Account Protection, Baby!

So, here I am calling up my credit card company to have my address changed (well, I tried online, and failed to login for some reason). After changing the address, she goes: “do you want to add account protection to your card?”
Me: “Yes, most definitely.”
She: “That will be $12.50 per month charged on your card.”
Me: “Hold on, I want the account protection, and I feel that's something you should provide for your customers without charging them”.
She: “So, is it about the money? If you make money, can't you spend around 40 cents per day to protect it?”
Me: “Your bank's networth is in billions. Can't they spend 42 cents for me to protect my account as a nice gesture of me doing business with them?”
She: “I understand you don't want the protection then!”

Comments (13)

  1. Jerry Pisk says:

    I’m surprised you even went there. I mean, what exactly do they mean by account protection? It’s a scam, just like extended warranties.

  2. Nick Parker says:

    Isn’t it funny how certain *organizations* can try selling you something they should already provide for free. Case-in-point, look at telephone companies – they are selling a service to keep your number unlisted, yet you still receive unsolicited phone calls.

  3. Luap says:

    It sounds like the credit card company is becoming so bold that they aren’t sensitive to the fact that asking for "Protection Money" makes them sound like they are part of the mob…

  4. Brendan says:

    I think you forgot part:

    She: “Having customers like you pay us an extra 42 cents per day has sure helped us reach our current net worth”

  5. Rev says:

    I’m sure if you’d gone for it she would’ve followed up with this:

    She: "I can see you are a fiscally responsible person. And to be honest the sound of your voice kind of does something for me. I think perhaps I can trust you to help me. You see, these 42 cents a day are actually collected in a giant account that our upper management uses to finance trips around the world and the purchase of large gas consuming, polution belching SUV’s – perhaps the same one that cut you off today on the way to work.

    I have managed to gain access to this account via a program given to me by my boyfriend. But he has since succom to a rare form of east asian cancer and is unable to help me finish our plans to transer these ill gotten funds into an untracable West German bank account. We had planned to run away with this money. But now, all that matters is a that we get enough money for the opperation to save his life.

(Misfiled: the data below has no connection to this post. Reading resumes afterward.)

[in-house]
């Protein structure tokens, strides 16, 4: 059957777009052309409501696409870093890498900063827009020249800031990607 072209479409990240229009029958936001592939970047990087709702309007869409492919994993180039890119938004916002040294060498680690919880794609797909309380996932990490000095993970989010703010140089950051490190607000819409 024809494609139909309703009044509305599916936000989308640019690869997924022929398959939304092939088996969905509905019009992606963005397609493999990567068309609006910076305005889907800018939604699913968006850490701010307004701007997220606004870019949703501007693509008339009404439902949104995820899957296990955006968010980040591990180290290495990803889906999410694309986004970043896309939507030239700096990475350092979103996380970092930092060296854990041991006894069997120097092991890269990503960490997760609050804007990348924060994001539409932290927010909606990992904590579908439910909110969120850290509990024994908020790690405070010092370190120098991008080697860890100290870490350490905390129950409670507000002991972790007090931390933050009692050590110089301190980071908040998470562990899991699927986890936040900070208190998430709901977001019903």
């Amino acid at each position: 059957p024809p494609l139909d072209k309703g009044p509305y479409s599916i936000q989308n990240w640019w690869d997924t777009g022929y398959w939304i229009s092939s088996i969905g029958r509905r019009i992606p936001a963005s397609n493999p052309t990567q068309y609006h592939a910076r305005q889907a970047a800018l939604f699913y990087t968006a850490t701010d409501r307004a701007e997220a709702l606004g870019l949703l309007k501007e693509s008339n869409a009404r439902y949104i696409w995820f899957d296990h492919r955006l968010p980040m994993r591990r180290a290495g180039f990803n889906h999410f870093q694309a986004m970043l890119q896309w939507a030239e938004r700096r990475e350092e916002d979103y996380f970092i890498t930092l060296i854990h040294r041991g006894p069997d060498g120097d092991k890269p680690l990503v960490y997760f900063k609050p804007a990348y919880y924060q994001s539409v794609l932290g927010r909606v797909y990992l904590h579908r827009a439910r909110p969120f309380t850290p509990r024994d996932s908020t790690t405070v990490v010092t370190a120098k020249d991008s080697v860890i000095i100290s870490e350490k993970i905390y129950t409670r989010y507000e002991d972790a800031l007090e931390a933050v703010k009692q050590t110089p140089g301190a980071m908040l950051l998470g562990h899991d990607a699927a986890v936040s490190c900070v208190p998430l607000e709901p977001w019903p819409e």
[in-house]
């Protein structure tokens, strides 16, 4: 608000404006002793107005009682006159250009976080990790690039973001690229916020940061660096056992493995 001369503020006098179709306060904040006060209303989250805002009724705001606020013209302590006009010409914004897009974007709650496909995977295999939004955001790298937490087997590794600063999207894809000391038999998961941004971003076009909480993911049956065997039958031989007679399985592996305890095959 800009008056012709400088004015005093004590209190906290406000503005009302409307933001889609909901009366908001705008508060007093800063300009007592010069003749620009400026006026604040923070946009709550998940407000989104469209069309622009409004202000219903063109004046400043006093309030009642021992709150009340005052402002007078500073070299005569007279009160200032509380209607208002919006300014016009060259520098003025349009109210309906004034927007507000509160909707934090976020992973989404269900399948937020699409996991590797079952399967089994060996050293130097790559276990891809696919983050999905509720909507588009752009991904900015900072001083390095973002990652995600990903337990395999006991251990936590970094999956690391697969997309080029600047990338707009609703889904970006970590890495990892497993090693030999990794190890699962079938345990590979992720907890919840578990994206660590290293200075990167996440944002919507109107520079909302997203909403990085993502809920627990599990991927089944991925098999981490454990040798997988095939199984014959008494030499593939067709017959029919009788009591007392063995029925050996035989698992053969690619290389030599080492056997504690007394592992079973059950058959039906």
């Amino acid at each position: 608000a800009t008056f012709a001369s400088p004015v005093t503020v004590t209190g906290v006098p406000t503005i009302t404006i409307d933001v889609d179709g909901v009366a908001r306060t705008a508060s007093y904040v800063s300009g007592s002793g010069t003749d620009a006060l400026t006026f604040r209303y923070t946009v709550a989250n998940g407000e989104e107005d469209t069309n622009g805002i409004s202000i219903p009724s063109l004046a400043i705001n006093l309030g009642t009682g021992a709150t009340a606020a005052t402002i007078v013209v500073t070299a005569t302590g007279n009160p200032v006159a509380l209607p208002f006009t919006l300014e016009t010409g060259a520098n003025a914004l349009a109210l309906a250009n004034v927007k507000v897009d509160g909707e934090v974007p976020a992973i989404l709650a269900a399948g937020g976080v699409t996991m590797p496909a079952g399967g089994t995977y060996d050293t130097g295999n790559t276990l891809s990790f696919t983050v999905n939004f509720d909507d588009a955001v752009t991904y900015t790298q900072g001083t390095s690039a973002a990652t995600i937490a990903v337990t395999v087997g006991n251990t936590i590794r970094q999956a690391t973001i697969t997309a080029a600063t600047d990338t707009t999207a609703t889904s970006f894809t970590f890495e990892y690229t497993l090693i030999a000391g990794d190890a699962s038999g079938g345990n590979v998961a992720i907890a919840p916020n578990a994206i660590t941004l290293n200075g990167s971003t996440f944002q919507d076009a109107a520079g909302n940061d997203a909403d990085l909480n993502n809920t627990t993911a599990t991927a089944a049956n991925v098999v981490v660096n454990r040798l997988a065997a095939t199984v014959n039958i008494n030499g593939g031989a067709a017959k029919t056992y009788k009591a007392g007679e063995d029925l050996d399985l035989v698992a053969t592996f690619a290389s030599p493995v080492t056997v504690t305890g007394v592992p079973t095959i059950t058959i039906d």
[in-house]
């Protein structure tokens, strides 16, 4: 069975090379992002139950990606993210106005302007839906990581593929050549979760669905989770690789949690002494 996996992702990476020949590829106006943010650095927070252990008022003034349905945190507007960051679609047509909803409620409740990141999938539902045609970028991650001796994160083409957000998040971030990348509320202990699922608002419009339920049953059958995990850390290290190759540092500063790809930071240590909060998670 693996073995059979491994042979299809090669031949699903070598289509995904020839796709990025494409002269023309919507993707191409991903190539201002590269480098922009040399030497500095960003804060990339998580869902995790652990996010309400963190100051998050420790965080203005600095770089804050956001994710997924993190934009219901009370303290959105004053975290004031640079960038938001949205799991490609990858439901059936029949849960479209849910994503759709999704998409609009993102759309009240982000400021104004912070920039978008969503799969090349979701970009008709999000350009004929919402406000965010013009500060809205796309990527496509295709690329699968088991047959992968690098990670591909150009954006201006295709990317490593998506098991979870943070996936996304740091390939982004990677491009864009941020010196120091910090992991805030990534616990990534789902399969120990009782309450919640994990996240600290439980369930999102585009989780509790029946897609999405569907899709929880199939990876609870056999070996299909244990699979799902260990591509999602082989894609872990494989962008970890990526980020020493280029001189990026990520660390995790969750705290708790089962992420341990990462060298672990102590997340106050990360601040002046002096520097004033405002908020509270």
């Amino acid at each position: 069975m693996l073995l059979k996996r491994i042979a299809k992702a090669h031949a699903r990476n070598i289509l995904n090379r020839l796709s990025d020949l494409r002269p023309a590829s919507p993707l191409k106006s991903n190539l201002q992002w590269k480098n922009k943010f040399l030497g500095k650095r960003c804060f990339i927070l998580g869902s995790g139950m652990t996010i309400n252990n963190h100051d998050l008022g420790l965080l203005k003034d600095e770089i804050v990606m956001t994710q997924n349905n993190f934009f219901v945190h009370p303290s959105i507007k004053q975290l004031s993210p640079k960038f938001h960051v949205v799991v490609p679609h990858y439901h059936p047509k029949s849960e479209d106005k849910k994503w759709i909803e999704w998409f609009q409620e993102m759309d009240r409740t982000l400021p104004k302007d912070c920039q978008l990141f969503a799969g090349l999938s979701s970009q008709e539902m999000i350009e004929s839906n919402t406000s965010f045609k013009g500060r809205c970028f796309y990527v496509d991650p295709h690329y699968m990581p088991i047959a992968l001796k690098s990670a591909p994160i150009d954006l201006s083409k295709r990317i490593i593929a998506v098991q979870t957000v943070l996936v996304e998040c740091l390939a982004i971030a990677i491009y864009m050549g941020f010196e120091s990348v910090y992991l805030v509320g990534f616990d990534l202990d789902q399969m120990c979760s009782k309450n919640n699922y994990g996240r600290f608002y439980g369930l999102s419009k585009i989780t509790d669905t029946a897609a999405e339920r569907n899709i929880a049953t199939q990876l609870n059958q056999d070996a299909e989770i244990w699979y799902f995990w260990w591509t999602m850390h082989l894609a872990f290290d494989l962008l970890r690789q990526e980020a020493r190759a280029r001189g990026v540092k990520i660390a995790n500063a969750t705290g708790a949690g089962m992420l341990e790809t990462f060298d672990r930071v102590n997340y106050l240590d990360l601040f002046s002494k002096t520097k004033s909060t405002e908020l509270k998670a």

We can tell that there is well over three quarters of a billion dollars in this account – all from well meaning honest workers like yourself who have been scammed. Obviously this much money would require a special account to hold it and it would become immediately apparent if we tried to transfer it to our account in the states. The account required to hold such a large amount unfortunately comes at a steep price. And this is where our plan has fallen apart.

    It will cost us 10,000 US Dollars to open this account, but since my boyfriends illness has sapped all our savings, we have only been able to come up with 2,000 dollars.

    Perhaps you could help us by providing us the additional 8,000 dollars needed to open the account. I can see by looking at your records that you have well over this amount in your savings. Please do not be angry that I have pried. But we are desperate. We would be willing to share the three quarters of a billion dollars with you. All that we need is the 8,000 dollars to open the account and complete the transfer. We are so desperate that you may keep all the money. All that we ask is for enough money for the operation, the rest is yours.

    Or.. perhaps.. if you like… You and I might take all the money… and run away together.

    Did I mention you have a sexy voice?

    What do you say?"

  6. In the states, anyways, federal laws already protect your account. Specifics aside, you aren’t responsible for more than the first $50 of any fradulant charges.

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